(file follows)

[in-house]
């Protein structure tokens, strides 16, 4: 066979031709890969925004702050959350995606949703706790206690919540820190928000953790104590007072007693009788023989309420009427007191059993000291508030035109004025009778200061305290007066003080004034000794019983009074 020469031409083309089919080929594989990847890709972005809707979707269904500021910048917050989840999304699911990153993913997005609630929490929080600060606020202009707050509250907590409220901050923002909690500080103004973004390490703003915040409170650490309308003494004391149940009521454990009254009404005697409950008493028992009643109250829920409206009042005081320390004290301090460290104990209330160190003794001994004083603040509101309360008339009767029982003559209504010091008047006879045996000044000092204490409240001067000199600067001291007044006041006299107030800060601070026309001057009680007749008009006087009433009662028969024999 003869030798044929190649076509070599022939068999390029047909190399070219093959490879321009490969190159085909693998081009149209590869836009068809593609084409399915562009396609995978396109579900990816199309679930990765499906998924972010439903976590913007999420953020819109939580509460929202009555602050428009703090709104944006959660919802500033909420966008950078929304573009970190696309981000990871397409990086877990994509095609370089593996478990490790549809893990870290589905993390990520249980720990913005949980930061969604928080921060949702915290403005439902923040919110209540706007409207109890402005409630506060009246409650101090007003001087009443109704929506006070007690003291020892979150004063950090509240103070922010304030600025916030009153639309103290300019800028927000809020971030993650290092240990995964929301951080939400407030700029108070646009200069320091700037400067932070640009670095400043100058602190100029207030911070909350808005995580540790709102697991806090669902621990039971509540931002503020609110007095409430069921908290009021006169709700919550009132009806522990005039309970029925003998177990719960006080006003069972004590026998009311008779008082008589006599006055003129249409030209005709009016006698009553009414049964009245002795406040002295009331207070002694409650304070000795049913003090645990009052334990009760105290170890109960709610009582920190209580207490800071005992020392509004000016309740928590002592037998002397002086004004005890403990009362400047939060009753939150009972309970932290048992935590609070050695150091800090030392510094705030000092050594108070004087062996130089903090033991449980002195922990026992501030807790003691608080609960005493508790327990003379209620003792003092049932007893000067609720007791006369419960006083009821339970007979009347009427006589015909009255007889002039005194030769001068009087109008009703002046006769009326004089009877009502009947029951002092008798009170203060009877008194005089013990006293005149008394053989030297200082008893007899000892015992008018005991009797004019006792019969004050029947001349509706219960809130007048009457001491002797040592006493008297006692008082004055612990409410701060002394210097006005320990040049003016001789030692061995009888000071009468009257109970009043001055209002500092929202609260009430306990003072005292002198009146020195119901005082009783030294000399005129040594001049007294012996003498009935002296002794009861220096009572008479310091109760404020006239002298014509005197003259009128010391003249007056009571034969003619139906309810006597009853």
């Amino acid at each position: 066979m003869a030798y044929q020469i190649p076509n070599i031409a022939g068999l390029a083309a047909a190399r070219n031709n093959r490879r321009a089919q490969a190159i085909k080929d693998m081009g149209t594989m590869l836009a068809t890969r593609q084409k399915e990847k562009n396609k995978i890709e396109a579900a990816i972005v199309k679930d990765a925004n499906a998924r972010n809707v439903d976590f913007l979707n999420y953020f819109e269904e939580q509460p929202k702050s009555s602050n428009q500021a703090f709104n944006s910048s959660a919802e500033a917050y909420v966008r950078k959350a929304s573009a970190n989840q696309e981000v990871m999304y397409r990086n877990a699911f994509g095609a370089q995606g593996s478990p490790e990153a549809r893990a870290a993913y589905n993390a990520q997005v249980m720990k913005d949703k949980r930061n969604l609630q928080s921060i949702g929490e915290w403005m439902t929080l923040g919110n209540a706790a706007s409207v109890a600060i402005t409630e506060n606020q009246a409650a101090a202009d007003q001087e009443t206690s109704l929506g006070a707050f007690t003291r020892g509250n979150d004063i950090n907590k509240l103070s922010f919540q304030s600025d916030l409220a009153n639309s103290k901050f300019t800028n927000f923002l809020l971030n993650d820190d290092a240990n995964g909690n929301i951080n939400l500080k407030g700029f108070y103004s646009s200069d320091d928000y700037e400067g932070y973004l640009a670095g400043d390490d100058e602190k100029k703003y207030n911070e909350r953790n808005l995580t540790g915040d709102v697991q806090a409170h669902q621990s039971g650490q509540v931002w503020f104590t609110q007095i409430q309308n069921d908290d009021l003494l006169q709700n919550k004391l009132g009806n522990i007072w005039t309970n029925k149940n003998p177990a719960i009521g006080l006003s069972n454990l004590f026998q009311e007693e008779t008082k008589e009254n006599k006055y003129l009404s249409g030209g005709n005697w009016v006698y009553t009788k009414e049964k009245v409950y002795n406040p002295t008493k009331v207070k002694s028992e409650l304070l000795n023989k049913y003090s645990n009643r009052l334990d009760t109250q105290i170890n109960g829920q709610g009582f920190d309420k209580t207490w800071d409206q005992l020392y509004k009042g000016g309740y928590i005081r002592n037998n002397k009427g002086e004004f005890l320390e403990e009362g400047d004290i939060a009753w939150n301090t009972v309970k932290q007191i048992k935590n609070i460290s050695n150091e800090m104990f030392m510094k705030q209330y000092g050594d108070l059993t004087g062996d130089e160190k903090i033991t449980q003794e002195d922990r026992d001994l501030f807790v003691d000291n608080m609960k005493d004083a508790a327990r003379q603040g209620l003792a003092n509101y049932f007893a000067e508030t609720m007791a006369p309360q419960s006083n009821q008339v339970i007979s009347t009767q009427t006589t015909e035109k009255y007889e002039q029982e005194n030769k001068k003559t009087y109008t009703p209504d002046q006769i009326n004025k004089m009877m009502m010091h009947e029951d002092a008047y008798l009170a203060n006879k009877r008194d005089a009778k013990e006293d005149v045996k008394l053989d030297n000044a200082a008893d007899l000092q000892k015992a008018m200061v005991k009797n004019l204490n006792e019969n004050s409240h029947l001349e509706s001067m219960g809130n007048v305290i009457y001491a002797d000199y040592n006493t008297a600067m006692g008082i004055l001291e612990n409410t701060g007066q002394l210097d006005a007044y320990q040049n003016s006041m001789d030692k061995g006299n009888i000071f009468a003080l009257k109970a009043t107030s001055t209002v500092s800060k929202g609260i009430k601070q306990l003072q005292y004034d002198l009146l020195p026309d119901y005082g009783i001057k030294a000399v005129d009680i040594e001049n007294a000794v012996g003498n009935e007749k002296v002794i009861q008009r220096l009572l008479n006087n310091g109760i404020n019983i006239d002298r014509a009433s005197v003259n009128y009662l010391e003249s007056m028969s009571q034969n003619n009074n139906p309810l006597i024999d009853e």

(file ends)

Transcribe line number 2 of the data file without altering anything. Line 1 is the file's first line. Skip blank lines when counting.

């Protein structure tokens, strides 16, 4: 066979031709890969925004702050959350995606949703706790206690919540820190928000953790104590007072007693009788023989309420009427007191059993000291508030035109004025009778200061305290007066003080004034000794019983009074 020469031409083309089919080929594989990847890709972005809707979707269904500021910048917050989840999304699911990153993913997005609630929490929080600060606020202009707050509250907590409220901050923002909690500080103004973004390490703003915040409170650490309308003494004391149940009521454990009254009404005697409950008493028992009643109250829920409206009042005081320390004290301090460290104990209330160190003794001994004083603040509101309360008339009767029982003559209504010091008047006879045996000044000092204490409240001067000199600067001291007044006041006299107030800060601070026309001057009680007749008009006087009433009662028969024999 003869030798044929190649076509070599022939068999390029047909190399070219093959490879321009490969190159085909693998081009149209590869836009068809593609084409399915562009396609995978396109579900990816199309679930990765499906998924972010439903976590913007999420953020819109939580509460929202009555602050428009703090709104944006959660919802500033909420966008950078929304573009970190696309981000990871397409990086877990994509095609370089593996478990490790549809893990870290589905993390990520249980720990913005949980930061969604928080921060949702915290403005439902923040919110209540706007409207109890402005409630506060009246409650101090007003001087009443109704929506006070007690003291020892979150004063950090509240103070922010304030600025916030009153639309103290300019800028927000809020971030993650290092240990995964929301951080939400407030700029108070646009200069320091700037400067932070640009670095400043100058602190100029207030911070909350808005995580540790709102697991806090669902621990039971509540931002503020609110007095409430069921908290009021006169709700919550009132009806522990005039309970029925003998177990719960006080006003069972004590026998009311008779008082008589006599006055003129249409030209005709009016006698009553009414049964009245002795406040002295009331207070002694409650304070000795049913003090645990009052334990009760105290170890109960709610009582920190209580207490800071005992020392509004000016309740928590002592037998002397002086004004005890403990009362400047939060009753939150009972309970932290048992935590609070050695150091800090030392510094705030000092050594108070004087062996130089903090033991449980002195922990026992501030807790003691608080609960005493508790327990003379209620003792003092049932007893000067609720007791006369419960006083009821339970007979009347009427006589015909009255007889002039005194030769001068009087109008009703002046006769009326004089009877009502009947029951002092008798009170203060009877008194005089013990006293005149008394053989030297200082008893007899000892015992008018005991009797004019006792019969004050029947001349509706219960809130007048009457001491002797040592006493008297006692008082004055612990409410701060002394210097006005320990040049003016001789030692061995009888000071009468009257109970009043001055209002500092929202609260009430306990003072005292002198009146020195119901005082009783030294000399005129040594001049007294012996003498009935002296002794009861220096009572008479310091109760404020006239002298014509005197003259009128010391003249007056009571034969003619139906309810006597009853």